By BB Portnoy
President Donald Trump is “deeply disappointed and concerned” by the ongoing upsurge in antisemitism across the US, White House Press Secretary Sean Spicer said on Monday.
At a White House press briefing, Spicer referred to the recent desecration of two Jewish cemeteries — in St. Louis and Philadelphia — and the spate of telephone bomb threats targeting Jewish institutions.
“The president continues to condemn these and any other form of antisemitic and hateful acts in the strongest terms,” Spicer said. “No one in America should feel afraid to follow the religion of their choosing freely and openly. The president is dedicated to preserving this originating principle of our nation.”
On Monday, bomb threats were called into Jewish community centers and schools in 11 states.
“Antisemitism of this nature should not and must not be allowed to endure in our communities,” David Posner — director of strategic performance at the JCC Association of North America — said in a statement.
“The Justice Department, Homeland Security, the FBI, and the White House, alongside Congress and local officials, must speak out — and speak out forcefully — against this scourge of antisemitism impacting communities across the country,” he continued. “Actions speak louder than words. Members of our community must see swift and concerted action from federal officials to identify and capture the perpetrator or perpetrators who are trying to instill anxiety and fear in our communities.”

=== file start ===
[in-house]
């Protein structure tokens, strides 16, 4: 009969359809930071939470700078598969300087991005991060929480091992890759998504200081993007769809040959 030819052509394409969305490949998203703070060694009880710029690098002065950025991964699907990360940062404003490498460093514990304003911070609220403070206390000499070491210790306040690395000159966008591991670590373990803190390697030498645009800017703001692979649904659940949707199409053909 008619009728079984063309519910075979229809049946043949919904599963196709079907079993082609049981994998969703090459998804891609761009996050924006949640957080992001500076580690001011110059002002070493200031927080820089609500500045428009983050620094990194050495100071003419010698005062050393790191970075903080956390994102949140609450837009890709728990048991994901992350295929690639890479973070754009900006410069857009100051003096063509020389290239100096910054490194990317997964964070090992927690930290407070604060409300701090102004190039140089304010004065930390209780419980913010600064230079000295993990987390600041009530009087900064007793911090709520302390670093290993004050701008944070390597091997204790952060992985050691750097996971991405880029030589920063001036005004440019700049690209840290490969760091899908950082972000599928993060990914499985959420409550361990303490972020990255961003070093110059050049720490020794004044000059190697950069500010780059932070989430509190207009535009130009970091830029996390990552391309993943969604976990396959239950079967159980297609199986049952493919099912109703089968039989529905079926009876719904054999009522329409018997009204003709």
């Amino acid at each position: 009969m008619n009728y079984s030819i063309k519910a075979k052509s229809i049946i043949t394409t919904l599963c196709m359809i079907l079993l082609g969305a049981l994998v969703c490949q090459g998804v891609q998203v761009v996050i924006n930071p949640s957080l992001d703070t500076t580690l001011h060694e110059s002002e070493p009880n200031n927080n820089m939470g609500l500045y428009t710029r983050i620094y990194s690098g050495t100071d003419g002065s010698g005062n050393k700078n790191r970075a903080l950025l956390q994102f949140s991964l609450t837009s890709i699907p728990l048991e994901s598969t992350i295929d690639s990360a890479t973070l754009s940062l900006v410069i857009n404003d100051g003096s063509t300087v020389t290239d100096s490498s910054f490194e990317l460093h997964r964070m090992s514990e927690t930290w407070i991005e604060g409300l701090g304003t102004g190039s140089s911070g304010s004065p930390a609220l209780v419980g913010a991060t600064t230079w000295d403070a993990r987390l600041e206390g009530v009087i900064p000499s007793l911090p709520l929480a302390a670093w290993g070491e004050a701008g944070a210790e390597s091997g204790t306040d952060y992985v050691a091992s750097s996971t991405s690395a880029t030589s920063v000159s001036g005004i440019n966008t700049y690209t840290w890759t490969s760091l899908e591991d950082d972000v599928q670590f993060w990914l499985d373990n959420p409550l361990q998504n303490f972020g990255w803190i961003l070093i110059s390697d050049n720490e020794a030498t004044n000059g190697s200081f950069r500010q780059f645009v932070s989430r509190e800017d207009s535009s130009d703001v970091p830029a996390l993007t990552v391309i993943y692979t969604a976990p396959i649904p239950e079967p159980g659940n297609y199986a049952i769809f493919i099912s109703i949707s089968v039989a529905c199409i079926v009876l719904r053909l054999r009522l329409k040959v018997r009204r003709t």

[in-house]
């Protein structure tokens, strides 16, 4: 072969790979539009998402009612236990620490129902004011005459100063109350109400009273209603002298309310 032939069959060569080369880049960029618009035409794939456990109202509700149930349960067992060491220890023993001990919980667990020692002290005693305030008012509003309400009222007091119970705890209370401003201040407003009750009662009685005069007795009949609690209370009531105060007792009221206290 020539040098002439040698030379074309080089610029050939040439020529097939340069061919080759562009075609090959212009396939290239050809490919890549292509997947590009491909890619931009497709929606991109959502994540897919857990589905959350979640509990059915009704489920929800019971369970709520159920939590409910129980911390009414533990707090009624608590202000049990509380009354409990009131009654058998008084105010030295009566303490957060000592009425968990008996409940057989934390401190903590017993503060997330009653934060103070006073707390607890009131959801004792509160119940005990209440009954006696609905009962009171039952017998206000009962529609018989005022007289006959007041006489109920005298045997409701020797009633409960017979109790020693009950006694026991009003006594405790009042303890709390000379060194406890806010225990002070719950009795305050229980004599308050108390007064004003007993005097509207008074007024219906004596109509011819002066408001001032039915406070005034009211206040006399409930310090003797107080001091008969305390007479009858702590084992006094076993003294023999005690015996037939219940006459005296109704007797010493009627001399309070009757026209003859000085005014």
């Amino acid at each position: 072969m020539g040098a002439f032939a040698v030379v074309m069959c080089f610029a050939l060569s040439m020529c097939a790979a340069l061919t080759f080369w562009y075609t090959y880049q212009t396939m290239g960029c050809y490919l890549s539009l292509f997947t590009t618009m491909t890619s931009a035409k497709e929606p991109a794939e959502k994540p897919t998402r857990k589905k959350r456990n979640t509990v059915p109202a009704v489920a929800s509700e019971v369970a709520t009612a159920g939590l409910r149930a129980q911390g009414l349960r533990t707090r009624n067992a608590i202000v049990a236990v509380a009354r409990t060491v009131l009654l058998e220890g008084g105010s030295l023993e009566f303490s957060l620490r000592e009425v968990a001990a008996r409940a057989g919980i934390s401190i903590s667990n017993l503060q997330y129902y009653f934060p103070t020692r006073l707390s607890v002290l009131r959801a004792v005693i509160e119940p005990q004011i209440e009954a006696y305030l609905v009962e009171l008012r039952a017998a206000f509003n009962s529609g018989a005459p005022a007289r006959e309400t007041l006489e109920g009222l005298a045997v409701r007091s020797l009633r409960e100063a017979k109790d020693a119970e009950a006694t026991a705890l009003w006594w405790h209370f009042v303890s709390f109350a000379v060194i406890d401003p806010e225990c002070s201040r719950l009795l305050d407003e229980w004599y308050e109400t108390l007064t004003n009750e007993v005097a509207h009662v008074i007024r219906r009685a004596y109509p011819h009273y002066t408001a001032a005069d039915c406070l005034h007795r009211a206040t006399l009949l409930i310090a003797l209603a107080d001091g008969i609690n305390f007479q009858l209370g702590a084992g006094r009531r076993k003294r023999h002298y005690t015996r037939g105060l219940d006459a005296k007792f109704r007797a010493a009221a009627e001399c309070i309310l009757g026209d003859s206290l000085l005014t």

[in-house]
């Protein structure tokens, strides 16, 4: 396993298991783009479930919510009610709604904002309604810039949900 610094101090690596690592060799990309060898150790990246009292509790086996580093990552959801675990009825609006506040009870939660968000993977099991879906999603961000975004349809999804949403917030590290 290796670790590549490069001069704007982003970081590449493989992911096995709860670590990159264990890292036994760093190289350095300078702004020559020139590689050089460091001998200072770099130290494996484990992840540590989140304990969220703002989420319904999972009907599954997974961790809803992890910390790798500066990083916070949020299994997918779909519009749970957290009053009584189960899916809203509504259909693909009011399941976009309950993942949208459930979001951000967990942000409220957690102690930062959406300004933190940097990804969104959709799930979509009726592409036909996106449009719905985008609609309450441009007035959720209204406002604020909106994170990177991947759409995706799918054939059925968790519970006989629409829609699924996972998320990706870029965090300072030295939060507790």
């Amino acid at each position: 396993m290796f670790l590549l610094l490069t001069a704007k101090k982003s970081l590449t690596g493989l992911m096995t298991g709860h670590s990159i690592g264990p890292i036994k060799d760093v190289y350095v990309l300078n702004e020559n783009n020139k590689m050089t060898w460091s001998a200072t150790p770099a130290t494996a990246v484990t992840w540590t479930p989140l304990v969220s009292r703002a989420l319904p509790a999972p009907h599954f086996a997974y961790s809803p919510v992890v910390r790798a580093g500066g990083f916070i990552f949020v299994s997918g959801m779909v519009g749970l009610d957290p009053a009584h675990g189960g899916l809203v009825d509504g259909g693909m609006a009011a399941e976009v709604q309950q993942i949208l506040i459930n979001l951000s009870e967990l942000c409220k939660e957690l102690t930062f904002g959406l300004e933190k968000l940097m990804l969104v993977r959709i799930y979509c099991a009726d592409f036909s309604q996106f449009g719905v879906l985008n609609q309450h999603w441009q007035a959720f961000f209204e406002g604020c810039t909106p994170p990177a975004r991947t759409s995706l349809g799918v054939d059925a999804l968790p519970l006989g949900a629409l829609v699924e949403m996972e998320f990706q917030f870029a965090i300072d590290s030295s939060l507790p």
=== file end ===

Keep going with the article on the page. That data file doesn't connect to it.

“We remain grateful to local law enforcement who continue to serve our communities and ensure that our JCCs and schools remain safe and open for business as the vital community institutions they are,” Posner concluded.
Last Monday, at least ten Jewish community centers in the US received bomb threats.
Last month, an international security consultant and political risk analyst told The Algemeiner that the bomb threats directed at the Jewish community were part of an “unfortunate growing trend.”
“There has been an increase in non-profit organizations — both Jewish and not — receiving these types of bomb threats, whether through robocalls or other telephonic means,” Dr. Joshua Gleis, president of Gleis Security Consulting, said.
One reason for this, according to Gleis, is technology.
“It’s very easy today to anonymously make phone calls,” he noted. “Law enforcement cannot always find out where they are coming from.”
The perpetrators, Gleis said, might “just be looking to sow fear in the community.”
“But another concern, which is more sinister, is that it is not just to create panic and fear, but really, God forbid, to see how different organizations respond and then potentially attack them while they’re responding — for example attack them while they are evacuating, where they could be potentially more vulnerable because now there are hundreds of people outside,” he added.
Watch Spicer’s remarks below:
(c) 2017 The Algemeiner Journal